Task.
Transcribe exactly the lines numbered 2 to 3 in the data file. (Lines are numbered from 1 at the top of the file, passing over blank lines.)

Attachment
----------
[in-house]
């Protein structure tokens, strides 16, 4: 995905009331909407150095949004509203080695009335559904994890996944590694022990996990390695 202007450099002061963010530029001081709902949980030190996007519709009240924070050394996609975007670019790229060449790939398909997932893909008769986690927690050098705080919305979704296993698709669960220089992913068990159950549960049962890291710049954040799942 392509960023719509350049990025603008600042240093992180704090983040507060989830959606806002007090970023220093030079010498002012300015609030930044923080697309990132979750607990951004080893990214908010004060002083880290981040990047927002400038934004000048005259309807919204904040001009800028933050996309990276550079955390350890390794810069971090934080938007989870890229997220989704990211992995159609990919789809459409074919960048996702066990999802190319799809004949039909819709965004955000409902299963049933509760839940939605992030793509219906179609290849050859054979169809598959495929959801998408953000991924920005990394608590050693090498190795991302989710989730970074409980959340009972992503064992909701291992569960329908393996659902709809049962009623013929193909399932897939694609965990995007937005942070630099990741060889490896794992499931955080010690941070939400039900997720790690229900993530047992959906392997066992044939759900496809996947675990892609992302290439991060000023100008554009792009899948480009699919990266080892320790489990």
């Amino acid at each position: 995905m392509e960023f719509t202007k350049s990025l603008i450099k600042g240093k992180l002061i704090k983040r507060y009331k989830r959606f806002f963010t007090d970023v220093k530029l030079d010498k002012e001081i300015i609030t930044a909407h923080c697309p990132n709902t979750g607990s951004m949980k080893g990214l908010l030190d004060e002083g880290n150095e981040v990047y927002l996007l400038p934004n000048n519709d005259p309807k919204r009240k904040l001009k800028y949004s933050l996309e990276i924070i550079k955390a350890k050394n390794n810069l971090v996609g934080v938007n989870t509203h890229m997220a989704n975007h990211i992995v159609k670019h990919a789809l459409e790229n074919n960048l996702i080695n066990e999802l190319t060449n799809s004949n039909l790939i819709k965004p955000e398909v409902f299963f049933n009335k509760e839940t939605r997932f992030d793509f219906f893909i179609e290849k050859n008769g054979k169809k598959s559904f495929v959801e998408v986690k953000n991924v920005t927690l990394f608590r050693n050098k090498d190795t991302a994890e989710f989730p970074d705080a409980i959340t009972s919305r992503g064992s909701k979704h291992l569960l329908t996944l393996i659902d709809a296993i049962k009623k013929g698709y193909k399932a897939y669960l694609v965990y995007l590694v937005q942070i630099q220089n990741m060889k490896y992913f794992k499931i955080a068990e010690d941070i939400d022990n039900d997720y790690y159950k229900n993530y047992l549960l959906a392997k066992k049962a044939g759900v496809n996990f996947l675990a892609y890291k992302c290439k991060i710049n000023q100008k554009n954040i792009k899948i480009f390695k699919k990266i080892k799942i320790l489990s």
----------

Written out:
């Protein structure tokens, strides 16, 4: 995905009331909407150095949004509203080695009335559904994890996944590694022990996990390695 202007450099002061963010530029001081709902949980030190996007519709009240924070050394996609975007670019790229060449790939398909997932893909008769986690927690050098705080919305979704296993698709669960220089992913068990159950549960049962890291710049954040799942 392509960023719509350049990025603008600042240093992180704090983040507060989830959606806002007090970023220093030079010498002012300015609030930044923080697309990132979750607990951004080893990214908010004060002083880290981040990047927002400038934004000048005259309807919204904040001009800028933050996309990276550079955390350890390794810069971090934080938007989870890229997220989704990211992995159609990919789809459409074919960048996702066990999802190319799809004949039909819709965004955000409902299963049933509760839940939605992030793509219906179609290849050859054979169809598959495929959801998408953000991924920005990394608590050693090498190795991302989710989730970074409980959340009972992503064992909701291992569960329908393996659902709809049962009623013929193909399932897939694609965990995007937005942070630099990741060889490896794992499931955080010690941070939400039900997720790690229900993530047992959906392997066992044939759900496809996947675990892609992302290439991060000023100008554009792009899948480009699919990266080892320790489990």
């Amino acid at each position: 995905m392509e960023f719509t202007k350049s990025l603008i450099k600042g240093k992180l002061i704090k983040r507060y009331k989830r959606f806002f963010t007090d970023v220093k530029l030079d010498k002012e001081i300015i609030t930044a909407h923080c697309p990132n709902t979750g607990s951004m949980k080893g990214l908010l030190d004060e002083g880290n150095e981040v990047y927002l996007l400038p934004n000048n519709d005259p309807k919204r009240k904040l001009k800028y949004s933050l996309e990276i924070i550079k955390a350890k050394n390794n810069l971090v996609g934080v938007n989870t509203h890229m997220a989704n975007h990211i992995v159609k670019h990919a789809l459409e790229n074919n960048l996702i080695n066990e999802l190319t060449n799809s004949n039909l790939i819709k965004p955000e398909v409902f299963f049933n009335k509760e839940t939605r997932f992030d793509f219906f893909i179609e290849k050859n008769g054979k169809k598959s559904f495929v959801e998408v986690k953000n991924v920005t927690l990394f608590r050693n050098k090498d190795t991302a994890e989710f989730p970074d705080a409980i959340t009972s919305r992503g064992s909701k979704h291992l569960l329908t996944l393996i659902d709809a296993i049962k009623k013929g698709y193909k399932a897939y669960l694609v965990y995007l590694v937005q942070i630099q220089n990741m060889k490896y992913f794992k499931i955080a068990e010690d941070i939400d022990n039900d997720y790690y159950k229900n993530y047992l549960l959906a392997k066992k049962a044939g759900v496809n996990f996947l675990a892609y890291k992302c290439k991060i710049n000023q100008k554009n954040i792009k899948i480009f390695k699919k990266i080892k799942i320790l489990s």